However, if one persists, it is a voice that one can warm to and eventually quite like. Such was definitely the case this evening. Ounsworth’s solo album from late 2009, Mo Beauty, has done him a world of good as a vocalist, forcing him to sing rather than vocally mumble and stumble through his music. This influence has crossed over to his work with CYHSY. While no means a classically beautiful voice, tonight it really made sense in the live context of the band.
Drawing heavily on their latest release, Hysteria, tonight’s CYHSY performance also proved that sometimes music makes more sense and has more of an impact on a live front than a recorded one;although “Hysterical” is a strong step in the right direction, it still fails somewhat to fully translate the snap and crackle that one hears live with the band.
An early highlight was “Satan Said Dance”, off their second album, Some Loud Thunder. This, like many other songs this evening, sounded more visceral and muscular than their recorded counterparts. It was very amusing and pleasing to hear the crowd, unprompted by the band, to yell the ‘said dance’ refrain during the chorus. A definite sign a crowd in the right frame of mind.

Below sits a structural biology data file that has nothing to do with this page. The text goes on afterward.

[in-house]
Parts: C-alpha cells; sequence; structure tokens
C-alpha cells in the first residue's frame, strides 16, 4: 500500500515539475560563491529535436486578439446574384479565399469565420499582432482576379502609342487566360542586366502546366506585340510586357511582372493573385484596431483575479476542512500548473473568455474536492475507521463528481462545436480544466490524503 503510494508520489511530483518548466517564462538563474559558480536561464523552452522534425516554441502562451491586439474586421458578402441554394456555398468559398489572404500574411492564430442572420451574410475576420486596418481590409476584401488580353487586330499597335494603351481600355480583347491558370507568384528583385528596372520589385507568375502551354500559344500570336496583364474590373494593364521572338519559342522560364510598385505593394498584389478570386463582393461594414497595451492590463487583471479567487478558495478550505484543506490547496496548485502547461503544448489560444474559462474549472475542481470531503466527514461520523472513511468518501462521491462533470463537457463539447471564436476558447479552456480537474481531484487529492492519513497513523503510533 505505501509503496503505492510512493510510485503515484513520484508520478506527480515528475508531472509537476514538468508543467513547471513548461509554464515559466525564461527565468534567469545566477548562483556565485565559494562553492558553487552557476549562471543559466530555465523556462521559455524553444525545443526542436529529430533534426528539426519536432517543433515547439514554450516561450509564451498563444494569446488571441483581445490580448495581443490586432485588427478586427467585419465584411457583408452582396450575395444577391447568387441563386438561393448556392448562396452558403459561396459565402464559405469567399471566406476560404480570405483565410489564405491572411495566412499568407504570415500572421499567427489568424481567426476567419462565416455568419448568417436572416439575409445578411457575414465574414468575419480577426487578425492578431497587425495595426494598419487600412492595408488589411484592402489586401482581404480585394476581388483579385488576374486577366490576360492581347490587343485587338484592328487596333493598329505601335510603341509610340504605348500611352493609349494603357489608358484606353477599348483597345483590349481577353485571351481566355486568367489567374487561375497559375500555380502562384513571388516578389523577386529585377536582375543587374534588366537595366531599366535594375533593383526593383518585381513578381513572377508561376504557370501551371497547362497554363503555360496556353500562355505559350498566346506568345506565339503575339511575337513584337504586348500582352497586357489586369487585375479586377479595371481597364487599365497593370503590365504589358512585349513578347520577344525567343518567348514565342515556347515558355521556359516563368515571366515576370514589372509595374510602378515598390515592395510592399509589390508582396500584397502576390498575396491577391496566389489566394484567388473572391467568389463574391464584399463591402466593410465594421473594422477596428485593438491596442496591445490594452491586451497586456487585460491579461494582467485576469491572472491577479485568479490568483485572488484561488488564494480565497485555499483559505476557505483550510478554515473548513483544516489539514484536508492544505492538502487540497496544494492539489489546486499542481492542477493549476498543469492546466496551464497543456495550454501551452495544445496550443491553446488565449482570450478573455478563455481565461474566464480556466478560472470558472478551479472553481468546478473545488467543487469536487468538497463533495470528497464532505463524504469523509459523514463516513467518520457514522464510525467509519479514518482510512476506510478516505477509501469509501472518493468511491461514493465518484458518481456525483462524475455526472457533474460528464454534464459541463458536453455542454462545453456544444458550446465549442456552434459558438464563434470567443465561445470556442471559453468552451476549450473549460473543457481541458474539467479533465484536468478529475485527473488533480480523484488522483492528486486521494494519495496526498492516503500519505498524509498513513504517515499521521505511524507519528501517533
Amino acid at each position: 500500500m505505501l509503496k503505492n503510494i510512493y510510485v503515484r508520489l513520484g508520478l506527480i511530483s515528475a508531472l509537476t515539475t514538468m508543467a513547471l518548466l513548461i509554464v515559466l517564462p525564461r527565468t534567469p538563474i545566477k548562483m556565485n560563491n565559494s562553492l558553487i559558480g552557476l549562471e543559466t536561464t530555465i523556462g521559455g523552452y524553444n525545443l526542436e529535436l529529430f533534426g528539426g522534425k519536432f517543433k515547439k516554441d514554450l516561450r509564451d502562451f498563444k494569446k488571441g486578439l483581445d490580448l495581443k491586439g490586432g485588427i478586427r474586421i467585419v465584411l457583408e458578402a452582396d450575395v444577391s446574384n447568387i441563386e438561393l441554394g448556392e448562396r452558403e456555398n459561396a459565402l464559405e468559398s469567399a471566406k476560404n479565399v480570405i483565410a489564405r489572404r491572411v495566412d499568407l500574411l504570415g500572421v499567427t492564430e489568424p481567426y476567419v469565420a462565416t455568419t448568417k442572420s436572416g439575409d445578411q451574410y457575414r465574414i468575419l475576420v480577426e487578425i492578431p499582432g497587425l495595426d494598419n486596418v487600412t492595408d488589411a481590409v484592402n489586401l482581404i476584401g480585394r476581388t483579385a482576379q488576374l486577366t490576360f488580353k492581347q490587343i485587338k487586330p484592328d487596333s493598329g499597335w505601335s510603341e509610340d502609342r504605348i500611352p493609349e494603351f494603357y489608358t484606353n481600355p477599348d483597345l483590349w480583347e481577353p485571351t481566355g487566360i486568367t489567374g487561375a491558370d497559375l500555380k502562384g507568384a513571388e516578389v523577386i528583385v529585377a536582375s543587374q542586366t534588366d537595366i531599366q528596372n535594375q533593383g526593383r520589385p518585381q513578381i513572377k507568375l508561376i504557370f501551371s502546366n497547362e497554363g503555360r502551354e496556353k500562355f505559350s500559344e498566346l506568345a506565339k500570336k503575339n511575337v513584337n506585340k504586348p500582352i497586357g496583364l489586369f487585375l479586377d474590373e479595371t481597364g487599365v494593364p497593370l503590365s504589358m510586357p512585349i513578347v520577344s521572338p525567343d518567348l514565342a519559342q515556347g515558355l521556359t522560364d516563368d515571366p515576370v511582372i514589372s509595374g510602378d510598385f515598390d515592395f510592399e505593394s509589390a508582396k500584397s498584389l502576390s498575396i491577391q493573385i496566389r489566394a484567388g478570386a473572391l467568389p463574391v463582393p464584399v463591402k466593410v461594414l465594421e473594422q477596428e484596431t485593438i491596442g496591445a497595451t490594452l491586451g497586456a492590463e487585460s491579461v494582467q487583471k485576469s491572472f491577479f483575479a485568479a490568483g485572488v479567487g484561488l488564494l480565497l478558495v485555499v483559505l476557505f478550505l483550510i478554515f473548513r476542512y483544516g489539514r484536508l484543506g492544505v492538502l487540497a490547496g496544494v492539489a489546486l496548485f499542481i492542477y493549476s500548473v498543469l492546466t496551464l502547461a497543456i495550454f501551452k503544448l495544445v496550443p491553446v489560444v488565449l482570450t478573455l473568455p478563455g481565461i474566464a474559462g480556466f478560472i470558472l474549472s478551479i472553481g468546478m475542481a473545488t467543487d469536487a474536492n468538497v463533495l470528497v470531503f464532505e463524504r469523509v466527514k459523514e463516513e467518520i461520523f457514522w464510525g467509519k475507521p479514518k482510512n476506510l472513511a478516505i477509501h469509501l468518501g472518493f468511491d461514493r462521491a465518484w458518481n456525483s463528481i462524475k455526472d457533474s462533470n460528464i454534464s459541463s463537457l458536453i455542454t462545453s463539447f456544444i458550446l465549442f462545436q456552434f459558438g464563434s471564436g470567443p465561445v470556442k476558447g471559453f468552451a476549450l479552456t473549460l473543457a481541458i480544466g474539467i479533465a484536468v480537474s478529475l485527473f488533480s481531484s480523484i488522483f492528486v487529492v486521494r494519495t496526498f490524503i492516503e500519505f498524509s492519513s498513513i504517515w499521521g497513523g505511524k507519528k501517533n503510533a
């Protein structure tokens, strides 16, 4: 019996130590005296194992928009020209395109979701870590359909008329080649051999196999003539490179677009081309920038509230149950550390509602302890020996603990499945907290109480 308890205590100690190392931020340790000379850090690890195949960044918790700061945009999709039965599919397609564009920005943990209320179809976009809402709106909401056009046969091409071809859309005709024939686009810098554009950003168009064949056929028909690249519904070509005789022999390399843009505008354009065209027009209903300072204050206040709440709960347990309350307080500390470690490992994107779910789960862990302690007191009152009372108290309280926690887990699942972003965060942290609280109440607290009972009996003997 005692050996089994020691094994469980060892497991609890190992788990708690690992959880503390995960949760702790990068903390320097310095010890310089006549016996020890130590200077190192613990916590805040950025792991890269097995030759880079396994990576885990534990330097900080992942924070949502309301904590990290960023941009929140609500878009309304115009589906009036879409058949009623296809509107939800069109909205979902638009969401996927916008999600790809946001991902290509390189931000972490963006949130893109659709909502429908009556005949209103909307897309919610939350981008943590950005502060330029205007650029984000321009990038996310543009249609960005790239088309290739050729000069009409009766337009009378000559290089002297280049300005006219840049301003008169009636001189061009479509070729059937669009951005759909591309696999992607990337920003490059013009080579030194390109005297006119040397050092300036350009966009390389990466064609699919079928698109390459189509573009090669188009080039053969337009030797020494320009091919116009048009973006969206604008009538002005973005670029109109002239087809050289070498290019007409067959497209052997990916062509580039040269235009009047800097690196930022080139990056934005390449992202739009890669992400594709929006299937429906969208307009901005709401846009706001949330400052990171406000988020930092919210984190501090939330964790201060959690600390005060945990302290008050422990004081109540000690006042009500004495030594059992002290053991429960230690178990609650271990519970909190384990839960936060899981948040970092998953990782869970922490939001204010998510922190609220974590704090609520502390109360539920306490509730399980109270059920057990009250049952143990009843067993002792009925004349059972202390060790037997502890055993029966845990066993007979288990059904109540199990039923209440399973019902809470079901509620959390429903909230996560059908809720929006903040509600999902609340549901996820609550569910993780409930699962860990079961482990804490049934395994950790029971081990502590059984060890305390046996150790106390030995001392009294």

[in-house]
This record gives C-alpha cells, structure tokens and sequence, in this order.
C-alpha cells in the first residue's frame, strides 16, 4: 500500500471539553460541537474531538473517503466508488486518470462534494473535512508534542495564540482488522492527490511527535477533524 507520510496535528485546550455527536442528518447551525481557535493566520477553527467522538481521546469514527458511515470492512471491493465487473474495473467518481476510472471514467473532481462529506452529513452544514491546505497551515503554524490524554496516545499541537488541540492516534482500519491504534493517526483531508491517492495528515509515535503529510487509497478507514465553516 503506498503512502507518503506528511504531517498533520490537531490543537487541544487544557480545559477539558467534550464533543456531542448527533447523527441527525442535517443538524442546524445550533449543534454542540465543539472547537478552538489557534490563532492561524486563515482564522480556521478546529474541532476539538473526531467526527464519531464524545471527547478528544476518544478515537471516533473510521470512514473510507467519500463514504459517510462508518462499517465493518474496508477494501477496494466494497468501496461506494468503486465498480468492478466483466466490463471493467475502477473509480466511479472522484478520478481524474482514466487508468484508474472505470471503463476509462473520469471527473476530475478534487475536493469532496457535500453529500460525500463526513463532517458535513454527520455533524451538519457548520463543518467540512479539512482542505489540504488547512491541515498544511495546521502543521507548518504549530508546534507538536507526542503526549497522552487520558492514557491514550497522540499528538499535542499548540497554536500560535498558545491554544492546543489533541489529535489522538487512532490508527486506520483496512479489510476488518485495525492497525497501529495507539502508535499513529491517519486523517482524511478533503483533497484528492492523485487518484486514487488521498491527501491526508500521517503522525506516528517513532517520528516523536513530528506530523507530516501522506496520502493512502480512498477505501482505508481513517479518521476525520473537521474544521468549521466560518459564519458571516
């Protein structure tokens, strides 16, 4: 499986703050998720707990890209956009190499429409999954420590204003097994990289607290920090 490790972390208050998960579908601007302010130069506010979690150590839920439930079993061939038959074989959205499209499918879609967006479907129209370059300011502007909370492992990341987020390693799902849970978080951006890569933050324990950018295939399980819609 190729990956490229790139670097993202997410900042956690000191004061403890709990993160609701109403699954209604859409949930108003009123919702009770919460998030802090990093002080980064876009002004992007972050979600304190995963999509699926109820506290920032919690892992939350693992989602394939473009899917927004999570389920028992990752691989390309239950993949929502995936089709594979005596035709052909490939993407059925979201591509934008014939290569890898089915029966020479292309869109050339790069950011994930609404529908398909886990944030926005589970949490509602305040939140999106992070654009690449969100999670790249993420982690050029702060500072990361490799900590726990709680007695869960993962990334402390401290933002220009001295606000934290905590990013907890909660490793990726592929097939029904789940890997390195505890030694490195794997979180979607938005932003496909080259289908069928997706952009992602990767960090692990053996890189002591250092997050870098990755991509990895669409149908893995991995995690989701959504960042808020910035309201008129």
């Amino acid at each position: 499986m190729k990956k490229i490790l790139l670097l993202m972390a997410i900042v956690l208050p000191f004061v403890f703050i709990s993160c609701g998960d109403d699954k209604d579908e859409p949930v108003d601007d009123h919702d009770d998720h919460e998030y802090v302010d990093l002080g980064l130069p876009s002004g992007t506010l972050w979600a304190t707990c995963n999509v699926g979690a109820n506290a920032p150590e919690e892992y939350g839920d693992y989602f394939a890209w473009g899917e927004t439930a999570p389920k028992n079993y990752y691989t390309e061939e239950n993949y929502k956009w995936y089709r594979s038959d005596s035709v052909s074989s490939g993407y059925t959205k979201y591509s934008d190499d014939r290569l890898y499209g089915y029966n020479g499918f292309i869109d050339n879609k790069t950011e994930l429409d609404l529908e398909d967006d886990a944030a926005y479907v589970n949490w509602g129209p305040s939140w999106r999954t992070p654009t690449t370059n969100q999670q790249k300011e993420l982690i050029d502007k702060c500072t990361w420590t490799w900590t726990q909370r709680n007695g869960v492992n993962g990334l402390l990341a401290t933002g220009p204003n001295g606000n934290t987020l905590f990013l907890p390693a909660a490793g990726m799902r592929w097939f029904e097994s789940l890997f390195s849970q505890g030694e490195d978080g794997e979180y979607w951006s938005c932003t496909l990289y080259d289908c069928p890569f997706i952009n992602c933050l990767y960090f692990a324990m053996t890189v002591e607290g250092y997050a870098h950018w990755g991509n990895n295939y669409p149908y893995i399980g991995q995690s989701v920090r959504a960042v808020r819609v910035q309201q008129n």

Ounsworth proved himself to be one of those beautifully unconventional front men, with a quietly wired energy to him, not unlike front men like Pulp’s Jarvis Cocker and, of course, David Byrne from Talking Heads. One can almost picture him, as a teenager, up the back of the oval during lunchtime with a guitar, sneaking a cigarette and writing songs. He has that charmingly off kilter and different vibe to him, which lends itself well to where CYHSY are coming from musically.
Other musical high points included a wonderful version of “Ice”, which was a delightful display of the band’s quieter, more introspective side. It is heartening to see CYHSY exploring different facets and elements of their musical sound. There was a strong selection of tracks this evening from the band, such as “Broken Memory”, “Is This Love?” (no, not the Bob Marley one!), the brilliant “Maniac” off the latest album; and “Tidal Way”.
This scribe’s favourite moment this evening, and definitely that of the crowd judging by the frenzied dancing and head nodding was “The Skin Of My Yellow Country Teeth”, of their debut self titled album. A really striking and off kilter, left of centre track, it also was a great showcase this evening for Ounsworth’s voice at its most effective and also how together CYHSY are as a band, and their sense of musical tightness and everything fitting together really well.
The night conluded with a two song encore, which featured the wonderfully slow burning “Adam’s Plane”, which was a fantastic example of the band’s understanding of quiet/loud musical dymanics-a really great track which definitely took on a life of it’s own this evening. The ironically titled “Heavy Metal” was a great way to finish what was a thoroughly enjoyable and accomplished set from one of the more interesting band to emerge from America in the past few years.